As a writer, he admits that they don't really think about these challenges in the room and rely on supremely talented directors, editors, and VFX people to bring this stuff to life.
The fans truly appreciate this hard work and fearless storytelling.
On any television show, working as a team is key to making this world go round. We learned that the director only had nine days to prep and shoot the finale episode. That means everyone has to be working in a fluid manner.
So what can we expect from the future of this well-oiled machine?
When asked if he's done with Watchmen, Lindelof plays coy, saying:
"I think that it would be foolish to say “never.” And to say “done.” Because every great heist movie is borne on the back of a character who is out of the game. If Clint Eastwood was done, then we never would have gotten Unforgiven. I know that it’s hubris to say, “I’m done with Watchmen,” and I wouldn’t want to wake up two years from now with divine interv— I mean inspiration. Interesting that I almost said “intervention.” If that were to happen, I would probably go for it. But I am comfortable saying, “Every single idea that we had is onscreen and presented in these nine episodes. And there isn’t anything that occurred to us that was like, ‘Oh, that would be a good Season Two. We should save that.'” Everything that we wanted to do, we did. So I feel like the plate is empty. There’s nothing rattling around in my brain right now that feels like a compulsion to do more. That said, I feel like Watchmen is bigger than me. Of course it is. It survived without me and endured as one of the greatest pieces of storytelling for 30 years before I had anything to do with it. So I got my turn at the wheel — just like I had a turn at the helm of Star Trek, and then I stepped back, and now others have taken it. I do have a desire for there to be more Watchmen. Maybe these nine episodes have demonstrated that the playing field is a little bit larger than previously thought. It may inspire someone else to tell a Watchmen story. But right now, I don’t have any more ideas. Whether you call something a limited series or an ongoing series, that’s fodder for awards consideration. I’m not comfortable calling this anything other than nine complete episodes with a beginning, a middle, and an end. There is no promise of a continuation. Although others may disagree."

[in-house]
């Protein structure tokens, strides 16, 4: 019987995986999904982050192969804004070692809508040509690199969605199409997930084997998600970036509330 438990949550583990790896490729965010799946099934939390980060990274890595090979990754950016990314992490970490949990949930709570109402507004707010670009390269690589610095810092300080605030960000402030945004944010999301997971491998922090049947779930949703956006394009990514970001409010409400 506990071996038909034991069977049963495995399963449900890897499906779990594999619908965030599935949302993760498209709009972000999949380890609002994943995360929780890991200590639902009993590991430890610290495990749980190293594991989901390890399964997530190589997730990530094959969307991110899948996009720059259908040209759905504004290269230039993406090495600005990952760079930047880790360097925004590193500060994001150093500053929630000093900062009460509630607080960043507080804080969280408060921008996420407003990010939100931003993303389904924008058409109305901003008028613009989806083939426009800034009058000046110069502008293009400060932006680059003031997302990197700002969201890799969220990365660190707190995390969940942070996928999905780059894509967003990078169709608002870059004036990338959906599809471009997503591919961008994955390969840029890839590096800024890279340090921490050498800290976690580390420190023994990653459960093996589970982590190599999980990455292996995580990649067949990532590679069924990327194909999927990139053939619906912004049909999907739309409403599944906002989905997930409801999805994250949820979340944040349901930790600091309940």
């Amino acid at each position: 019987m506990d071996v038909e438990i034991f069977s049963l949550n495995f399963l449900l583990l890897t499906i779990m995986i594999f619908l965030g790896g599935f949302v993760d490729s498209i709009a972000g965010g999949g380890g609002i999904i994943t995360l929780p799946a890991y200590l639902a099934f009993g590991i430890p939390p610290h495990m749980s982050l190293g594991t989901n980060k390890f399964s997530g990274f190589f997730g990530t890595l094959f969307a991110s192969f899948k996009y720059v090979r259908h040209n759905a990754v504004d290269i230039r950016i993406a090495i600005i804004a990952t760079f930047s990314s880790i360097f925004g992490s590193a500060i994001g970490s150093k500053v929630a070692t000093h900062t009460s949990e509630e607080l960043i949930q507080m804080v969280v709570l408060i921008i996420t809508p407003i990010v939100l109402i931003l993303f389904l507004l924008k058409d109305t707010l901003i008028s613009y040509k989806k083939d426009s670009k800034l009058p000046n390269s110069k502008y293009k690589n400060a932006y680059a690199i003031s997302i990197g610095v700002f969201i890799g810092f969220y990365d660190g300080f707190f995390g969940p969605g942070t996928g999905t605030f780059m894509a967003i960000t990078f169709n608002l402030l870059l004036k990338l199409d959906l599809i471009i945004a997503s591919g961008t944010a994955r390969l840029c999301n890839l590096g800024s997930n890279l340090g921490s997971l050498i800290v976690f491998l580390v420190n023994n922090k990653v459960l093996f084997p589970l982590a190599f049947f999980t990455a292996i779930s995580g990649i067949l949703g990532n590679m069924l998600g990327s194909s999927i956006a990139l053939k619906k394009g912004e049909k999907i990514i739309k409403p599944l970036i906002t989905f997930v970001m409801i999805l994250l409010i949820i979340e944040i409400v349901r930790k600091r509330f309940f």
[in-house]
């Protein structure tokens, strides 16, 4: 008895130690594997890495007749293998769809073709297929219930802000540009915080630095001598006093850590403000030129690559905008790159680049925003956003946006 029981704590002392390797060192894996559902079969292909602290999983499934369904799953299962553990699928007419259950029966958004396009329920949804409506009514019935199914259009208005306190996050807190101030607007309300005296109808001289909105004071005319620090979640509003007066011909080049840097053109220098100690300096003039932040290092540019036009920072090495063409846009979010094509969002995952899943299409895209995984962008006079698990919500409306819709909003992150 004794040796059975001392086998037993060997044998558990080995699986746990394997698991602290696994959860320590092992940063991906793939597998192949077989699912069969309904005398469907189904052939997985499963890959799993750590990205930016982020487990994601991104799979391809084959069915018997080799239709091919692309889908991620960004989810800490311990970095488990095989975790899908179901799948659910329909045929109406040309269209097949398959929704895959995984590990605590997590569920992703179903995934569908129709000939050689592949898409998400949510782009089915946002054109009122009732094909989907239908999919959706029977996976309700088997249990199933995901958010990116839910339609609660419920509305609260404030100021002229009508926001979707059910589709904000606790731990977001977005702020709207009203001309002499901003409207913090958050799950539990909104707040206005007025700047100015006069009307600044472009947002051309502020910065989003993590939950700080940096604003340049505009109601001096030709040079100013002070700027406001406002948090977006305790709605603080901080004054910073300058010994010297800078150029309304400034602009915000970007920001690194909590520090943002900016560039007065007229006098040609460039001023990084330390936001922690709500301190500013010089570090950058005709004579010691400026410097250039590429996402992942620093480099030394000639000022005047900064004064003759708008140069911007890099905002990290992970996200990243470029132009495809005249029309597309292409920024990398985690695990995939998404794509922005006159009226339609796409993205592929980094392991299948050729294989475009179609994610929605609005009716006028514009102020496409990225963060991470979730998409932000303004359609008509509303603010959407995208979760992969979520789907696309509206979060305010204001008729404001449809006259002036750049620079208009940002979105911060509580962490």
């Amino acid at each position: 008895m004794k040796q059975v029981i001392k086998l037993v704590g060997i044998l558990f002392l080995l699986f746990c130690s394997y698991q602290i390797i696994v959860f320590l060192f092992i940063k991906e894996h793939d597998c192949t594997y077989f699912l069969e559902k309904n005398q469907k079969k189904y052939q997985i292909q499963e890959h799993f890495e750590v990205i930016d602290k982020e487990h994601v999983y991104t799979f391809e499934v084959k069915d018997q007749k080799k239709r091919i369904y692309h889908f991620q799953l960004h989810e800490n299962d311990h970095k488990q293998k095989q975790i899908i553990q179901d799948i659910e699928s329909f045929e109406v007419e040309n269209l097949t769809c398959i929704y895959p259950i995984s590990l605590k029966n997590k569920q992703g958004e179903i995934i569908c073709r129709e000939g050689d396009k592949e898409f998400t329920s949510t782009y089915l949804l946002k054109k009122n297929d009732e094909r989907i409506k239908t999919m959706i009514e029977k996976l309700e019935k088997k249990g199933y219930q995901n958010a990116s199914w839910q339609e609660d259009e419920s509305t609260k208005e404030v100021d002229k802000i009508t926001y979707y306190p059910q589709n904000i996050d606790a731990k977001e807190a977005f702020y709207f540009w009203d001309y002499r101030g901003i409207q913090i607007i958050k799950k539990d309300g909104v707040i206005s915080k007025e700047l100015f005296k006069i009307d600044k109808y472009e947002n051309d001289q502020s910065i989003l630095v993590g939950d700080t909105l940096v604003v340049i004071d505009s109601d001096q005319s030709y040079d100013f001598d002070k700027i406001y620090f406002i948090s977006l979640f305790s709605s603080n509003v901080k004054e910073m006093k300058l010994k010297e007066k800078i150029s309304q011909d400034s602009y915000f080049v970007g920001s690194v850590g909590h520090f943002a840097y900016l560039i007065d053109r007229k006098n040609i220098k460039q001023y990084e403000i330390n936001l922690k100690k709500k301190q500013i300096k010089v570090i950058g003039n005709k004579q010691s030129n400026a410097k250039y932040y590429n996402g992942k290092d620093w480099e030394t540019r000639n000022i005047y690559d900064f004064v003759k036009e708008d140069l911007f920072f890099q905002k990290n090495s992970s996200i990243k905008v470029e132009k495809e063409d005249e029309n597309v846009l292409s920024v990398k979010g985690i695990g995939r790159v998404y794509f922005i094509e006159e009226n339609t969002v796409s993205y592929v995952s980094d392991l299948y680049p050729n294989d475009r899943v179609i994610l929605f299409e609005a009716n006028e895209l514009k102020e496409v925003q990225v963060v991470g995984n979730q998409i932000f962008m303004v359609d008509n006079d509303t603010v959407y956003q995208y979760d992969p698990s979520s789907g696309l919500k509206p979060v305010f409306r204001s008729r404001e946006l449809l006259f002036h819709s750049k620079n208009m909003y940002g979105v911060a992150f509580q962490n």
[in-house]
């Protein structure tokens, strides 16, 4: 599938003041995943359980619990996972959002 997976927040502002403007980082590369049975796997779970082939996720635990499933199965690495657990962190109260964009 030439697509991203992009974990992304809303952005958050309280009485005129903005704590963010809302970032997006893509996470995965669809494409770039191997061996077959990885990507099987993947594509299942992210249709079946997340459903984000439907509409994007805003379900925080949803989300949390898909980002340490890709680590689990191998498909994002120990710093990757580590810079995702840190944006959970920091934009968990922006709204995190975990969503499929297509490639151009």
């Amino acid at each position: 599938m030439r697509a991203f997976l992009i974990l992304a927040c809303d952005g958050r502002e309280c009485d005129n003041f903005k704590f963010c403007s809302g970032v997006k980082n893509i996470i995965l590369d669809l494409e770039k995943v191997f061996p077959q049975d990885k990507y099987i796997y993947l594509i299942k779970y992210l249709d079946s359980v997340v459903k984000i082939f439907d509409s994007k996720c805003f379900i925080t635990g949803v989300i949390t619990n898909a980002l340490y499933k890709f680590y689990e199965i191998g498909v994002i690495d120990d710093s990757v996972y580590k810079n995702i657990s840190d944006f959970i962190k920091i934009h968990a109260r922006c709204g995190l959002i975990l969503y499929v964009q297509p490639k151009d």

It sounds like Lindelof has made up his mind to keep telling stories that move him and that push him to do something challenging. Only time will tell if that's more Watchmen or another endeavor.
Credit: HBOSince HBO owns the show, it is conceivable that they would get a new showrunner who wants to take a crack at this story. But as of right now, I think it's time we all bask in the ingenuity and worldbuilding that made this story so special.
So sit back, relax, and go back to the first episode.
What's next? Learn about Watchmen's cinematography!
Greg Middleton has been a cinematographer on shows like Game of Thrones, The Killing, and Watchmen. Hear how he brings his expertise to solve complex camera setups.
Click for more.